Combat dolphins are in the news again after Russia announced it was taking over the Ukrainian military dolphin program.
The program, previously directed by the Ukrainian Navy, trained dolphins to find mines in the water and track down divers.
The dolphins have also allegedly been outfitted with weapons that could be used to kill people and even put a bomb on a submarine.
How would one go about training these dolphins?
A History Channel clip gives some details about how the program was created in the 1960s. The dark truth is, it’s practically animal abuse.
Many of the dolphins in the former Soviet program were originally bought from the black market, before the 1973 Marine Mammal Protection Act.
In the U.S., the Navy also has a Marine Mammal Program, but they use positive reinforcement to train the animals.
But in what was then the Soviet Union dolphin program, the History Channel video suggests that trainers relied on fear and anxiety. They would drain water from its pen to wear down its resistance and put it in a harness and muzzle.
The dolphins were deprived of food to make them reliant on their trainers, and the food rewards that they got for performing tricks -- like killing enemy divers.
The dolphins were allegedly put in isolation tanks, which is terrible for these social animals because they don't like to be alone. When trainers would let them out, they would be completely attached. These were the most effective dolphin soldiers.
'I could take a wild animal and turn it into a good military animal in three or four months,' military dolphin trainer Victor Grigoriev said in a History Channel program about the military dolphins.
They even tried to control the dolphins using electrodes in their brains -- through trial and error the Soviets discovered that the animals usually died. 'There's just no reliable way to force dolphins to take orders like go to the left or go to the right,' Vadim Belyaev, who also worked with the program, said in the clip.
The dolphins were trained to use a nose cone that contains a small clamp. According to the clip, the dolphins were trained to swim up to the diver and nudge him with the cone, which tags him so divers could find him from the surface. These cones could probably have also been fitted with knives, explosives, or other weapons.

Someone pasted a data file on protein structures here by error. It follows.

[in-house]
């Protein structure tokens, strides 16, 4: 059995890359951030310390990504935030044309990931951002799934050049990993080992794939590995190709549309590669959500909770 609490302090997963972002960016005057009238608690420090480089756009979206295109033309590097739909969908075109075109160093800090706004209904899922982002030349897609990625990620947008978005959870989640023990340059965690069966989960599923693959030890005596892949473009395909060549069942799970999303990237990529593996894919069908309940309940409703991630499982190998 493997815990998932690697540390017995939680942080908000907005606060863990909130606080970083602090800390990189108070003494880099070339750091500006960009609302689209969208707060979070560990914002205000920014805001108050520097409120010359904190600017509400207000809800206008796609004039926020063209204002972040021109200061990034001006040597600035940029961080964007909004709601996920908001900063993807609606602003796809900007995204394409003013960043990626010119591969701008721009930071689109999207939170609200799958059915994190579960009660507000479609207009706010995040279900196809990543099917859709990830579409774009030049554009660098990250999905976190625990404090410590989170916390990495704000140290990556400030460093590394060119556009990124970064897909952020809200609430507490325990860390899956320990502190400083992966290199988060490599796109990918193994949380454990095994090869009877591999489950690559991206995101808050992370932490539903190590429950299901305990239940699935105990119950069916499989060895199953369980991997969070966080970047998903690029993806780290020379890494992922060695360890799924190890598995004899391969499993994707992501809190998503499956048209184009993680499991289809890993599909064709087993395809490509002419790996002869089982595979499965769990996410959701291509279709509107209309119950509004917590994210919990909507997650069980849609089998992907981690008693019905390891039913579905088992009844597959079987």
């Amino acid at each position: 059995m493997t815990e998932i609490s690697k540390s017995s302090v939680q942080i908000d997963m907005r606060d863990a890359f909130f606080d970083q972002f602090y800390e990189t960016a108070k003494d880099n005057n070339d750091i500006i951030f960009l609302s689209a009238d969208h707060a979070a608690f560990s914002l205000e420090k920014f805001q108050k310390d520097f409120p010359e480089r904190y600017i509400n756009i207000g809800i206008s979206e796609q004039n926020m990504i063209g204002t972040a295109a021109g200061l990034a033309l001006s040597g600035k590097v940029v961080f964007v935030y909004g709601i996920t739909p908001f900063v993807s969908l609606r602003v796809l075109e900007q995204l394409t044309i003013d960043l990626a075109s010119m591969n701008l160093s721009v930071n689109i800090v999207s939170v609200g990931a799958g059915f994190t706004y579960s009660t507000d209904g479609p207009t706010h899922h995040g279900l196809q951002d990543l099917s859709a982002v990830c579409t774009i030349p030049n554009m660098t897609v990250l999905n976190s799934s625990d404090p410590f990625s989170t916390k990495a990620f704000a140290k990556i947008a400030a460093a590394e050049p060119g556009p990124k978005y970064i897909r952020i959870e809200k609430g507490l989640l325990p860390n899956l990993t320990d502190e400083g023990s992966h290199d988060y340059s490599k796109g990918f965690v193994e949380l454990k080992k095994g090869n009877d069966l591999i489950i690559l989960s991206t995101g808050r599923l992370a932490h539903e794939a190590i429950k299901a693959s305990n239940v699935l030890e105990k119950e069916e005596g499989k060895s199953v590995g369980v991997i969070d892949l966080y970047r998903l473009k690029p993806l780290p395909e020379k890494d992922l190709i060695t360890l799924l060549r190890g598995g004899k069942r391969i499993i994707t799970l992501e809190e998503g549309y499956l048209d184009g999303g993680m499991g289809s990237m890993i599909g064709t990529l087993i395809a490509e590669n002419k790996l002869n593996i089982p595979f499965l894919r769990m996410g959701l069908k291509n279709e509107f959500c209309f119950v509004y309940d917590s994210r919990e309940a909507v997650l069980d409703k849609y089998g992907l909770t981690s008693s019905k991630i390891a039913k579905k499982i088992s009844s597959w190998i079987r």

When the Soviet Union broke up in 1991, the dolphin program, still based in Sevastopol, became an asset of the Ukrainian Navy. Under Ukraine's supervision, The Atlantic writes, the program languished. According to this 2005 ABC Australia news report, the military dolphins were being used as therapy animals for a while.
The dolphin program made the news again in 2012 when Ukraine announced they would be revamping the program. According to RIA, 10 dolphins were once again being trained to attack enemy combat swimmers. 'We are now planning training exercises for counter-combat swimmer tasks in order to defend ships in port and on raids,' an anonymous source said in the article.
Since the Ukrainian program was based in Crimea, the Russians have now taken over the program. Hopefully the animals won't be used as assassins or subjected to terrible training techniques in the future. A new article in Ria Novosti says: 'The dolphins are trained to patrol open water and attack or attach buoys to items of military interest, such as mines on the sea floor or combat scuba divers trained to slip past enemy security perimeters, known as frogmen. Man-made sonar systems are often incapable of detecting such small objects in crowded environments such as harbors.'
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